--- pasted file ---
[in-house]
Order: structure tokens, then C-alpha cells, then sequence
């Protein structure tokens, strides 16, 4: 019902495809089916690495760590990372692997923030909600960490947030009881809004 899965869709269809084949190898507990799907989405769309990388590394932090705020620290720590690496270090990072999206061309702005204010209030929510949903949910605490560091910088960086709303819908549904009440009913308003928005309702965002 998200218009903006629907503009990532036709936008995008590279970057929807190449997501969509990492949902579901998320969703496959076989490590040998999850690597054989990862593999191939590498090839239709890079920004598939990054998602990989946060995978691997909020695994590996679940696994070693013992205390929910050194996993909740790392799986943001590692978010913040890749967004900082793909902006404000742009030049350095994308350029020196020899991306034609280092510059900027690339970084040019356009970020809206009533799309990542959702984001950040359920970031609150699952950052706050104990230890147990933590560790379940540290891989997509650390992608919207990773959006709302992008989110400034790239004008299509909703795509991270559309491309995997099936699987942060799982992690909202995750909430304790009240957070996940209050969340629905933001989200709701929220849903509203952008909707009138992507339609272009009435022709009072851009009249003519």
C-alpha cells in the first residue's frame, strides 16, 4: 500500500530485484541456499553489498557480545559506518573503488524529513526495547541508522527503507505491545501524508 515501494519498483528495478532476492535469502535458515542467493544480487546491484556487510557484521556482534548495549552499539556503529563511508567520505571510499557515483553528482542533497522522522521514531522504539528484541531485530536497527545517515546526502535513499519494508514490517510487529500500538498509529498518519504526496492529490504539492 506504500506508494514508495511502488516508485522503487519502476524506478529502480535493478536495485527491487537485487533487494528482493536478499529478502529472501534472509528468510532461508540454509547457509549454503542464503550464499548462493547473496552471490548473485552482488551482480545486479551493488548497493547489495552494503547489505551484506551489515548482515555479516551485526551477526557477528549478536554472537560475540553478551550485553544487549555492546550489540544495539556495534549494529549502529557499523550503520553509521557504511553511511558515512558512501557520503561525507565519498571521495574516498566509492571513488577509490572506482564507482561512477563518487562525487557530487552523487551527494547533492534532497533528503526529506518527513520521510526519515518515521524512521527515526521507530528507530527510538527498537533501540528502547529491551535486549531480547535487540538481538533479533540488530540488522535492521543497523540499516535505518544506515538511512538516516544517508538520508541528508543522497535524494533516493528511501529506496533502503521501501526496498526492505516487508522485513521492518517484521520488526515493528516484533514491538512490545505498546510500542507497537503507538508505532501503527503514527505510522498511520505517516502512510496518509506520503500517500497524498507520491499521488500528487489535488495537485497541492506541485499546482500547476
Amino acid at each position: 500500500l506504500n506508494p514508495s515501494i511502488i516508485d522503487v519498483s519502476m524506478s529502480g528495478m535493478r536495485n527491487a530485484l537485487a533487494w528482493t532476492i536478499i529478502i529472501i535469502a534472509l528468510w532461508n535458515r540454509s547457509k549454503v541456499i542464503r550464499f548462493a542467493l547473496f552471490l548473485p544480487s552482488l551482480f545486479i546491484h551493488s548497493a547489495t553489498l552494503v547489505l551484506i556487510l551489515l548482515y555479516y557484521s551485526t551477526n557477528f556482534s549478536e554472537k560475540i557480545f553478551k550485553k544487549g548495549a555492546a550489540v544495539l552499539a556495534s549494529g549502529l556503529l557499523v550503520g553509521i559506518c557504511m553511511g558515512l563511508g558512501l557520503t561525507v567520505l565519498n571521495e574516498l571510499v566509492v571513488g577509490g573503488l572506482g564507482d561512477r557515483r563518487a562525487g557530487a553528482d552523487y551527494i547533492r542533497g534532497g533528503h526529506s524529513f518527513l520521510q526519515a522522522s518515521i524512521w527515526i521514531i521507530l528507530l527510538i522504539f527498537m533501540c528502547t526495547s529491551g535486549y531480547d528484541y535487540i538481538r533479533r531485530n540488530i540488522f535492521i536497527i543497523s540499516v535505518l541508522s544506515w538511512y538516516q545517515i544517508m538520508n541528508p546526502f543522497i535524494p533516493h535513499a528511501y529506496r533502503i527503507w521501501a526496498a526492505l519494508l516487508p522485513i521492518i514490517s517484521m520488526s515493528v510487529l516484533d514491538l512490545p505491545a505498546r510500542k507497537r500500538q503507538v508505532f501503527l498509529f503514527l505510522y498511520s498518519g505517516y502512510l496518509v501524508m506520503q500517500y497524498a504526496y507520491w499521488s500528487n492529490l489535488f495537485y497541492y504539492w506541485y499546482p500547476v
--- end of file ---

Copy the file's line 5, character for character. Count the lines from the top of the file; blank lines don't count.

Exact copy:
Amino acid at each position: 500500500l506504500n506508494p514508495s515501494i511502488i516508485d522503487v519498483s519502476m524506478s529502480g528495478m535493478r536495485n527491487a530485484l537485487a533487494w528482493t532476492i536478499i529478502i529472501i535469502a534472509l528468510w532461508n535458515r540454509s547457509k549454503v541456499i542464503r550464499f548462493a542467493l547473496f552471490l548473485p544480487s552482488l551482480f545486479i546491484h551493488s548497493a547489495t553489498l552494503v547489505l551484506i556487510l551489515l548482515y555479516y557484521s551485526t551477526n557477528f556482534s549478536e554472537k560475540i557480545f553478551k550485553k544487549g548495549a555492546a550489540v544495539l552499539a556495534s549494529g549502529l556503529l557499523v550503520g553509521i559506518c557504511m553511511g558515512l563511508g558512501l557520503t561525507v567520505l565519498n571521495e574516498l571510499v566509492v571513488g577509490g573503488l572506482g564507482d561512477r557515483r563518487a562525487g557530487a553528482d552523487y551527494i547533492r542533497g534532497g533528503h526529506s524529513f518527513l520521510q526519515a522522522s518515521i524512521w527515526i521514531i521507530l528507530l527510538i522504539f527498537m533501540c528502547t526495547s529491551g535486549y531480547d528484541y535487540i538481538r533479533r531485530n540488530i540488522f535492521i536497527i543497523s540499516v535505518l541508522s544506515w538511512y538516516q545517515i544517508m538520508n541528508p546526502f543522497i535524494p533516493h535513499a528511501y529506496r533502503i527503507w521501501a526496498a526492505l519494508l516487508p522485513i521492518i514490517s517484521m520488526s515493528v510487529l516484533d514491538l512490545p505491545a505498546r510500542k507497537r500500538q503507538v508505532f501503527l498509529f503514527l505510522y498511520s498518519g505517516y502512510l496518509v501524508m506520503q500517500y497524498a504526496y507520491w499521488s500528487n492529490l489535488f495537485y497541492y504539492w506541485y499546482p500547476v